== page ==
Senegal travel guide

Senegal is often known as 'The Country of Teranga'. Teranga means hospitality in the local tongue of Wolof, and you will indeed find Senegal to be one of the friendliest spots in West Africa. The locals are hospitable - once you get to know them, you may find yourself being invited to share a steaming cup of tea or even some delicious home-cooked meals.

A simple wander around the local markets will unearth handmade fabrics and authentic arts and crafts, while on almost every street corner in the towns and cities you'll find musicians full of energy. It is also worth checking out bustling restaurants that serve up rich Senegalese cuisine influenced by the Maghrebis (inhabitants of northern Africa), French and Portuguese.

Most visitors land in Dakar, the chaotic, fast-growing capital, packed with great nightlife and restaurants. However, Senegal also offers beautiful, untouched rural scenery, along with golden beaches, tropical rainforests and semiarid grasslands. Suffice to say, Senegal offers something unique for every traveller.

Indeed, the diversity of Senegal is perhaps its best feature. The southern Casamance region boasts palm-fringed tropical beaches. The western region is bounded by the Atlantic Ocean, featuring a series of wetlands teeming with biodiversity, including one of the largest concentrations of migratory birds in the world. Then you have the relatively flat plains which give way to the mountainous region in the southeast – this is where the highest point of Senegal is found, reaching an elevation of 581m (1,906ft) near Népen Diakha.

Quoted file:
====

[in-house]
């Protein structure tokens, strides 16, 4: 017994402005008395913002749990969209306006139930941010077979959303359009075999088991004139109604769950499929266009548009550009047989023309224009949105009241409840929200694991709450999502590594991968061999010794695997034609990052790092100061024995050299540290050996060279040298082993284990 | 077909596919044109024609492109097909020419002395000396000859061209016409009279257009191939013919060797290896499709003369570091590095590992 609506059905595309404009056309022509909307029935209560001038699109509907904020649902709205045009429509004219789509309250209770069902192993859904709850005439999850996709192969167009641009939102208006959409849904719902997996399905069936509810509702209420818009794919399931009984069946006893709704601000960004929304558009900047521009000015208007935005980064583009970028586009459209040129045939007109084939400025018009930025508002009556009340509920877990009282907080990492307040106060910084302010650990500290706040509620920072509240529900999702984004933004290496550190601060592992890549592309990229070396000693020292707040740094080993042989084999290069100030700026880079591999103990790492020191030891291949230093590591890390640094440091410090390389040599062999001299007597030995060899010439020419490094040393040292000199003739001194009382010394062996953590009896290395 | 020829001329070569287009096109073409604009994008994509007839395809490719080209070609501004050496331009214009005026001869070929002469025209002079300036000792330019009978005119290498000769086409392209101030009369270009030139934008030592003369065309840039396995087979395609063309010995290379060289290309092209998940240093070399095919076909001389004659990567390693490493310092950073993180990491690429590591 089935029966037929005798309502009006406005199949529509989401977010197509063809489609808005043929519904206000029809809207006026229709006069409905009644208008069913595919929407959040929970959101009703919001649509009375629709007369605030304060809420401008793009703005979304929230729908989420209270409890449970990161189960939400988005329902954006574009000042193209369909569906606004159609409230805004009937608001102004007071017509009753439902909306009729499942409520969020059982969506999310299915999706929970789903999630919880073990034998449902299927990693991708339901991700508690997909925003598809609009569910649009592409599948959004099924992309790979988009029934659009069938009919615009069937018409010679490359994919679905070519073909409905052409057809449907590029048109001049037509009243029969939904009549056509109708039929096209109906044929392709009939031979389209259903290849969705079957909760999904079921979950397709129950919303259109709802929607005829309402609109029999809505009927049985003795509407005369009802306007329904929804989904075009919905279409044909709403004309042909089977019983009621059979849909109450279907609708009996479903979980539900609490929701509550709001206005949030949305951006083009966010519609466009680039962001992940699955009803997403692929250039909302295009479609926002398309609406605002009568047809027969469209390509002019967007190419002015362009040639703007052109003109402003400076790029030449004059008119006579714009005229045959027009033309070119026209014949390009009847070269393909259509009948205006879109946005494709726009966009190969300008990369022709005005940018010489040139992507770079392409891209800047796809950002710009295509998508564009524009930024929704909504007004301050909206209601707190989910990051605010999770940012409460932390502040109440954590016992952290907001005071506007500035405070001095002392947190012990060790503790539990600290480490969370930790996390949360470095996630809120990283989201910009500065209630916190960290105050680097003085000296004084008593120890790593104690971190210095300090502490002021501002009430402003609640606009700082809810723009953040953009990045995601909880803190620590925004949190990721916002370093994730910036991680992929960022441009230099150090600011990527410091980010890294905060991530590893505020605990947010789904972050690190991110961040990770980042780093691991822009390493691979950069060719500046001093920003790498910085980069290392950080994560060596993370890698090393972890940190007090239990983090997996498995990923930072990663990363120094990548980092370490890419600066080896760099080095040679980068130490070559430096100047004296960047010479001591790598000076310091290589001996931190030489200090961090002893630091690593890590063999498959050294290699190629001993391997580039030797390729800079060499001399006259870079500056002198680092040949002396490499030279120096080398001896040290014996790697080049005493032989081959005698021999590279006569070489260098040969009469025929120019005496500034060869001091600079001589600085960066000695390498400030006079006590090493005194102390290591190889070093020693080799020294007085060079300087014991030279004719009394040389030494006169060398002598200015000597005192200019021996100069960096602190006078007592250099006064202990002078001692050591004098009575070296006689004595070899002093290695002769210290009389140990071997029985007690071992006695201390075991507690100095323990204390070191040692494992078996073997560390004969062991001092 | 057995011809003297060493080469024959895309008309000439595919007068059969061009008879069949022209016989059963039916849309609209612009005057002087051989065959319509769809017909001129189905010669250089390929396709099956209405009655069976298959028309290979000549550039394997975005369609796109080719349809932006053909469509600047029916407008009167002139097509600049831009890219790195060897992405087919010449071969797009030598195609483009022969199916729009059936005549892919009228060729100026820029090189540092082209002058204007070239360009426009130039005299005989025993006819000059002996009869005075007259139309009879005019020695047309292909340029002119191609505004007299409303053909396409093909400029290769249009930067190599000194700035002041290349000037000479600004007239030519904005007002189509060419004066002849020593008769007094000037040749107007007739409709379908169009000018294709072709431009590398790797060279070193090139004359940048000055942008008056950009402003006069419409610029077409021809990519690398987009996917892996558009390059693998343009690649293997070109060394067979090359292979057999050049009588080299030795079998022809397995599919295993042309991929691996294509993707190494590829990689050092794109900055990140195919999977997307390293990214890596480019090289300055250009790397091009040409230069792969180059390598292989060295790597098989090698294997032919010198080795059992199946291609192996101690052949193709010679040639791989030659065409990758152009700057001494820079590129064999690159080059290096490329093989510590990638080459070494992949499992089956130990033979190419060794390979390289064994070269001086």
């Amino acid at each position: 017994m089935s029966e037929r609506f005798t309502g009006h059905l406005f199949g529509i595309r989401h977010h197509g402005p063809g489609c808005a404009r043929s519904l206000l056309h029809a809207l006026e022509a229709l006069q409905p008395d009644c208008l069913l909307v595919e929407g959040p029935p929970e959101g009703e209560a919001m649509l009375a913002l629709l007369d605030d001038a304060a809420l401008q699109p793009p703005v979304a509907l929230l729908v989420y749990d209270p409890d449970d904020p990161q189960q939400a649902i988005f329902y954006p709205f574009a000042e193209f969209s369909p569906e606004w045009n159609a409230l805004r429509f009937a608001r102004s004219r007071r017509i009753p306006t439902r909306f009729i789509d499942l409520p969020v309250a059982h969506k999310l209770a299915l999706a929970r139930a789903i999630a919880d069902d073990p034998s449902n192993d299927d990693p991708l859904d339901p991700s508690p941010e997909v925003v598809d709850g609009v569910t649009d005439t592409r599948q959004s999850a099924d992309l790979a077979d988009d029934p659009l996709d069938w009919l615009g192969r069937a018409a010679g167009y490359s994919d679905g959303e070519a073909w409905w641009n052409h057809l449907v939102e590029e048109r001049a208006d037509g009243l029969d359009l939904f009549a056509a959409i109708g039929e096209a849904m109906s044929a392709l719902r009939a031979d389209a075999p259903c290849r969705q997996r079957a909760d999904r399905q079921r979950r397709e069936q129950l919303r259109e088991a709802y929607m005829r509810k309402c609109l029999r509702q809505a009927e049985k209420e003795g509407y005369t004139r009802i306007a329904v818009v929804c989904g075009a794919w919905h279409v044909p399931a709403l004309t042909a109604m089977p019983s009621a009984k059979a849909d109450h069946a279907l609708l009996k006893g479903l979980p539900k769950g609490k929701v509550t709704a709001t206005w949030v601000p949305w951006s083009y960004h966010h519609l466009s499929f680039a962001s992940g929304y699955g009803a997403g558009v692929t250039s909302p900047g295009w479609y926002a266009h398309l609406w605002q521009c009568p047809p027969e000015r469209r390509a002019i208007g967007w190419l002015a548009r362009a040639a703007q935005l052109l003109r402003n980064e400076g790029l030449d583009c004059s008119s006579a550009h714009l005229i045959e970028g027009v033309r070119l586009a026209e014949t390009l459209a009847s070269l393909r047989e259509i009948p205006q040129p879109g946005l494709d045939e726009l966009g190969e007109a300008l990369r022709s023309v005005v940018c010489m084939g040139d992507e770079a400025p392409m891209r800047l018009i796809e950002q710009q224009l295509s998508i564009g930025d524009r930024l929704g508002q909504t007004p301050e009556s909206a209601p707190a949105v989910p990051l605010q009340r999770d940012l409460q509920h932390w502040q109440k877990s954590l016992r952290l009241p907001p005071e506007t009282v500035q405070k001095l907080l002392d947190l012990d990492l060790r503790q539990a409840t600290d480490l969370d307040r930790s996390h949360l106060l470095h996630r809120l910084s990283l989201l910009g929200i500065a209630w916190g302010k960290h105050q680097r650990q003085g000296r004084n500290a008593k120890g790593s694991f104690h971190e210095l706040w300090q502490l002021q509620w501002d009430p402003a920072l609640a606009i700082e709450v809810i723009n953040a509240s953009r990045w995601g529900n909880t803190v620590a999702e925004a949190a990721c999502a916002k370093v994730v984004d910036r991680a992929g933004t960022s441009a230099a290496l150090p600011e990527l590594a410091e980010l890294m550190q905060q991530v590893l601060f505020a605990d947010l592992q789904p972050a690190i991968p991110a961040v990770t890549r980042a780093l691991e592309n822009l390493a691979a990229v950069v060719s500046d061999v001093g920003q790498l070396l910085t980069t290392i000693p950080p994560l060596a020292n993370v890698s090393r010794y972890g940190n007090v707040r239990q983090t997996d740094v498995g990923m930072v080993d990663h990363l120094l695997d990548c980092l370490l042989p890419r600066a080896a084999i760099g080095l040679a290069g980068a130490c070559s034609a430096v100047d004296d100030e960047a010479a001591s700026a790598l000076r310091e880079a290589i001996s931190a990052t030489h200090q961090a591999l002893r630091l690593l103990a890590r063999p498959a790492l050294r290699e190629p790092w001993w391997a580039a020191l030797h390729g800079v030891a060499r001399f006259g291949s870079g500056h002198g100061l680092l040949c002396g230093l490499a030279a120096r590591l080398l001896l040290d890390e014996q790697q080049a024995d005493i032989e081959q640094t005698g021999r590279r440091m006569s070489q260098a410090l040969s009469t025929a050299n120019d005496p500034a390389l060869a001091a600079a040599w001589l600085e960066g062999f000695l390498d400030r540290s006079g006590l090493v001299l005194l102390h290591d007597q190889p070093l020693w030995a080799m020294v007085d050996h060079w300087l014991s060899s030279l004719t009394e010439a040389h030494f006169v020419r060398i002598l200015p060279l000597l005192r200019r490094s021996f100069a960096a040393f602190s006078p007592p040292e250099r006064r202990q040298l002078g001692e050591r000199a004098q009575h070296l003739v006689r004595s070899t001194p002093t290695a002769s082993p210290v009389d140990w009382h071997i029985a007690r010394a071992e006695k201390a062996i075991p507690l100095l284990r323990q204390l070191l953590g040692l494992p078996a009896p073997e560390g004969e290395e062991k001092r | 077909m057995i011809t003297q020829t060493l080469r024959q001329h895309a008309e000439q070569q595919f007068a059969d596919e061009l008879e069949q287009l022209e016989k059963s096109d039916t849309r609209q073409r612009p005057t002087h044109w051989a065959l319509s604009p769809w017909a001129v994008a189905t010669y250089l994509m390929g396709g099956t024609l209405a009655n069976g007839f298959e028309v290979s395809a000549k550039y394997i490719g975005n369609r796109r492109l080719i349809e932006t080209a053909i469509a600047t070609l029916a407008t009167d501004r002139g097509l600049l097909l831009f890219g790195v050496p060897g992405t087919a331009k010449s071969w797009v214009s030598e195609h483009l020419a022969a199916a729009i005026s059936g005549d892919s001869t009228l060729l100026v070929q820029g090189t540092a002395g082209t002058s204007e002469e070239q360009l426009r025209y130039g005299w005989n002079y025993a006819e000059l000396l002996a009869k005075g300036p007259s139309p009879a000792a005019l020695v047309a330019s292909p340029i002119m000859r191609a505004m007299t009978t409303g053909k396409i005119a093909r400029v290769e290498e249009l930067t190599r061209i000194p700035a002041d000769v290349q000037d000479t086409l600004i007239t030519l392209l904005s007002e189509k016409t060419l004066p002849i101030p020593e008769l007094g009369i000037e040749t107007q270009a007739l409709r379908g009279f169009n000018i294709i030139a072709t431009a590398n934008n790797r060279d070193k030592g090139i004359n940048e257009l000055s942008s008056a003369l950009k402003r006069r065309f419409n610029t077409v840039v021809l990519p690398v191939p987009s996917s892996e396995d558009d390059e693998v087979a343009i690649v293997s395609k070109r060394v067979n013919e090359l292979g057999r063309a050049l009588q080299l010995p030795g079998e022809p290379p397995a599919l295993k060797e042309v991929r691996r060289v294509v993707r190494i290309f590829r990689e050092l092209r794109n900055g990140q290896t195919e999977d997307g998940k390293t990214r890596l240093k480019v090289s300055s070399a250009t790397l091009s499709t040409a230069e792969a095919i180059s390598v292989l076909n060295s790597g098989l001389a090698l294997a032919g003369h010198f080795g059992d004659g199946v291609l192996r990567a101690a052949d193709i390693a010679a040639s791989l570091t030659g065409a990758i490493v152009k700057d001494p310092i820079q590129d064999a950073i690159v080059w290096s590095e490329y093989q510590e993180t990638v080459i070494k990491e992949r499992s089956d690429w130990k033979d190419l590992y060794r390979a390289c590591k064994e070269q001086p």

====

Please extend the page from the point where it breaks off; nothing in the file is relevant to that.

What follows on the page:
Adventurous travellers come to Senegal to surf some of the best waves in West Africa in year-round warm waters, hike through lush tropical rainforest-clad mountains, discover towering waterfalls or go deep-sea fishing in the depth of the continental shelf. With birds, giraffes, elephants, hippos, rhinos, lions and panthers abound, wildlife viewing is also high on the agenda among some travellers.

Highbrow tourists won't be disappointed either. There are year-round music and art festivals such as the Saint-Louis Jazz Festival, as well as well-managed museums displaying some of the most interesting artefacts found in the region. You'll also find well-preserved colonial ruins and sites that remember the dehumanising Transatlantic slave trade.

Senegal is easily accessible from Europe and the USA. The country offers an array of experiences, has warm temperature year-round and one of the best infrastructures in the region, so it is time to put Senegal on your radar and come for a visit.